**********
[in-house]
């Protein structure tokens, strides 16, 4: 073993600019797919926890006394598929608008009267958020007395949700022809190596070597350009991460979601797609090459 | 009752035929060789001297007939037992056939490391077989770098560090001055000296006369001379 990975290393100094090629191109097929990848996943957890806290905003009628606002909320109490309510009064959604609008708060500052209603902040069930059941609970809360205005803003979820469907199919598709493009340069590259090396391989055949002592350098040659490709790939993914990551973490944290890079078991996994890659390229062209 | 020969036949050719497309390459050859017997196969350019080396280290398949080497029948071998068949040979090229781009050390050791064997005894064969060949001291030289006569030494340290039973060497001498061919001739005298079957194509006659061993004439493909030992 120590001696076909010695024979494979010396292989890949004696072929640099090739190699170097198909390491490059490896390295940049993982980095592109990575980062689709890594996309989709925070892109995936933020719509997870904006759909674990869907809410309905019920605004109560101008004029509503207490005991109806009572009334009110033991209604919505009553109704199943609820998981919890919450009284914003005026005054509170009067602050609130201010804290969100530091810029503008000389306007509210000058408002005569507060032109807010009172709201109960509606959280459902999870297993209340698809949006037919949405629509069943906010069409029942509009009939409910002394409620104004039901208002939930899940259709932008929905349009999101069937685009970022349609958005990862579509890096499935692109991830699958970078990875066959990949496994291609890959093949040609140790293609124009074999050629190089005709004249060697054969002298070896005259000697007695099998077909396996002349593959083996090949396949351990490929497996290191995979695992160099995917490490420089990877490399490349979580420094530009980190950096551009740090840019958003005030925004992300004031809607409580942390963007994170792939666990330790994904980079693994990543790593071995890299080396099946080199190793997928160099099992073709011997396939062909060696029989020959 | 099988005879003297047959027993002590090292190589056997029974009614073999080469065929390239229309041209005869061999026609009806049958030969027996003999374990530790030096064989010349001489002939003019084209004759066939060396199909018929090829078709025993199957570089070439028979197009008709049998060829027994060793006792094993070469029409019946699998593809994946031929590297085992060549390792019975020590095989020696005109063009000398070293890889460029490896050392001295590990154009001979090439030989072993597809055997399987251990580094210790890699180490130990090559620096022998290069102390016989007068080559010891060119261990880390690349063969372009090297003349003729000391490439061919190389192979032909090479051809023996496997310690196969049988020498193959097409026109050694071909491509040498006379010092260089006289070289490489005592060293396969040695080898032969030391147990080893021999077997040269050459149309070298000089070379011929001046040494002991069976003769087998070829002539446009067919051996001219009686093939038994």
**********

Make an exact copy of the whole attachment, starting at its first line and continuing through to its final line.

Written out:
[in-house]
């Protein structure tokens, strides 16, 4: 073993600019797919926890006394598929608008009267958020007395949700022809190596070597350009991460979601797609090459 | 009752035929060789001297007939037992056939490391077989770098560090001055000296006369001379 990975290393100094090629191109097929990848996943957890806290905003009628606002909320109490309510009064959604609008708060500052209603902040069930059941609970809360205005803003979820469907199919598709493009340069590259090396391989055949002592350098040659490709790939993914990551973490944290890079078991996994890659390229062209 | 020969036949050719497309390459050859017997196969350019080396280290398949080497029948071998068949040979090229781009050390050791064997005894064969060949001291030289006569030494340290039973060497001498061919001739005298079957194509006659061993004439493909030992 120590001696076909010695024979494979010396292989890949004696072929640099090739190699170097198909390491490059490896390295940049993982980095592109990575980062689709890594996309989709925070892109995936933020719509997870904006759909674990869907809410309905019920605004109560101008004029509503207490005991109806009572009334009110033991209604919505009553109704199943609820998981919890919450009284914003005026005054509170009067602050609130201010804290969100530091810029503008000389306007509210000058408002005569507060032109807010009172709201109960509606959280459902999870297993209340698809949006037919949405629509069943906010069409029942509009009939409910002394409620104004039901208002939930899940259709932008929905349009999101069937685009970022349609958005990862579509890096499935692109991830699958970078990875066959990949496994291609890959093949040609140790293609124009074999050629190089005709004249060697054969002298070896005259000697007695099998077909396996002349593959083996090949396949351990490929497996290191995979695992160099995917490490420089990877490399490349979580420094530009980190950096551009740090840019958003005030925004992300004031809607409580942390963007994170792939666990330790994904980079693994990543790593071995890299080396099946080199190793997928160099099992073709011997396939062909060696029989020959 | 099988005879003297047959027993002590090292190589056997029974009614073999080469065929390239229309041209005869061999026609009806049958030969027996003999374990530790030096064989010349001489002939003019084209004759066939060396199909018929090829078709025993199957570089070439028979197009008709049998060829027994060793006792094993070469029409019946699998593809994946031929590297085992060549390792019975020590095989020696005109063009000398070293890889460029490896050392001295590990154009001979090439030989072993597809055997399987251990580094210790890699180490130990090559620096022998290069102390016989007068080559010891060119261990880390690349063969372009090297003349003729000391490439061919190389192979032909090479051809023996496997310690196969049988020498193959097409026109050694071909491509040498006379010092260089006289070289490489005592060293396969040695080898032969030391147990080893021999077997040269050459149309070298000089070379011929001046040494002991069976003769087998070829002539446009067919051996001219009686093939038994």